profile of a piece of white coral found in an archaeological dig at Fort Vancouver

Hawaiian coral found in an archaeological excavation at the fort. Coral was utilized by the HBC in various construction projects onsite.

NPS Photo by John Edwards

The Hudson’s Bay Company’s (HBC) Fort Vancouver had a unique relationship with
the Hawaiian or “Sandwich Islands,” the nineteenth century trade hub of the Pacific. Sailing vessels worldwide stopped regularly at “Owyhee” for recreation, supplies and ship repair, simultaneously developing a “lively exchange of commodities” amongst nations.

The HBC exchange might include trading furs for Boston’s knives and copper pans, swapped for Hawaiian sandalwood or whale oil, bartered for Cantonese silk and tea for Northwest use. Hawaiian imports included items such as hogs, sugar cane, salt, molasses, coffee, wicker baskets, and sweet potatoes. By the 1830s, Fort Vancouver exported produce, wheat, flour, lumber, and salmon. Northwest timber built Hawaii’s European style homes, while Hawaiian coral supplied lime for fertilizer and whitewash, and mortar for the Fort’s chimneys. Meanwhile, the now traditional lomi lomi salmon served at present-day luaus remains a forgotten legacy of the fur trade era.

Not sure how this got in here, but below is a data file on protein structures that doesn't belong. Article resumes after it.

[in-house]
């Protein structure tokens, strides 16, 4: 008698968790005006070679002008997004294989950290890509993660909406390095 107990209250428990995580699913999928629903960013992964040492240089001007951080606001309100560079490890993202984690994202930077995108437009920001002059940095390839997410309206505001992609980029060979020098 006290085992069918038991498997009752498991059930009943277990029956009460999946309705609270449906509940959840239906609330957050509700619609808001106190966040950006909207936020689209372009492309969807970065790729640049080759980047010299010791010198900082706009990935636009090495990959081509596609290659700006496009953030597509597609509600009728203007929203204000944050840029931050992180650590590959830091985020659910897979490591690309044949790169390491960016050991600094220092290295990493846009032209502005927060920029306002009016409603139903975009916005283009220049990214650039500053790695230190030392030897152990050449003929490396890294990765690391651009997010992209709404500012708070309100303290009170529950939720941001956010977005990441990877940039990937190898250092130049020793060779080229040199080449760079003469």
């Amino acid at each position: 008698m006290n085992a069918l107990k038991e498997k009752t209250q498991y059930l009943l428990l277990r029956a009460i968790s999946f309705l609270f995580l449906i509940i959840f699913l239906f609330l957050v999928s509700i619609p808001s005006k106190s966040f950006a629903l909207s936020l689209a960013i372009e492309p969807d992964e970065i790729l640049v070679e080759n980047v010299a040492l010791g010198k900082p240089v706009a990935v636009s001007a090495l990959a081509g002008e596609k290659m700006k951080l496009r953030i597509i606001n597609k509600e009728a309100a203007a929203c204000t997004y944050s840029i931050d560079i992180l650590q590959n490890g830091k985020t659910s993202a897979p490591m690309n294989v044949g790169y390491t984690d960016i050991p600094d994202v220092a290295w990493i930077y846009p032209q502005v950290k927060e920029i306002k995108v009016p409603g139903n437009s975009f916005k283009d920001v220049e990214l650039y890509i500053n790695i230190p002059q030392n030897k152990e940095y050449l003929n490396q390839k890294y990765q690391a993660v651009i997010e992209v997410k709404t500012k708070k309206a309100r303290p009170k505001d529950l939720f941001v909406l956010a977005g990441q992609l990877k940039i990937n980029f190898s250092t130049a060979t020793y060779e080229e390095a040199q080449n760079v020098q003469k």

Dig Deeper

  • For a good overview, access the park's site bulletin Hawaiians & Fort Vancouver by clicking here.
  • To learn more about the connection between Fort Vancouver and the Hawaiian Islands, click on one of the links below to connect to the next section of the eight part series written by Dr. Edward and Alice Beechert, historians specializing in Hawaiian history.

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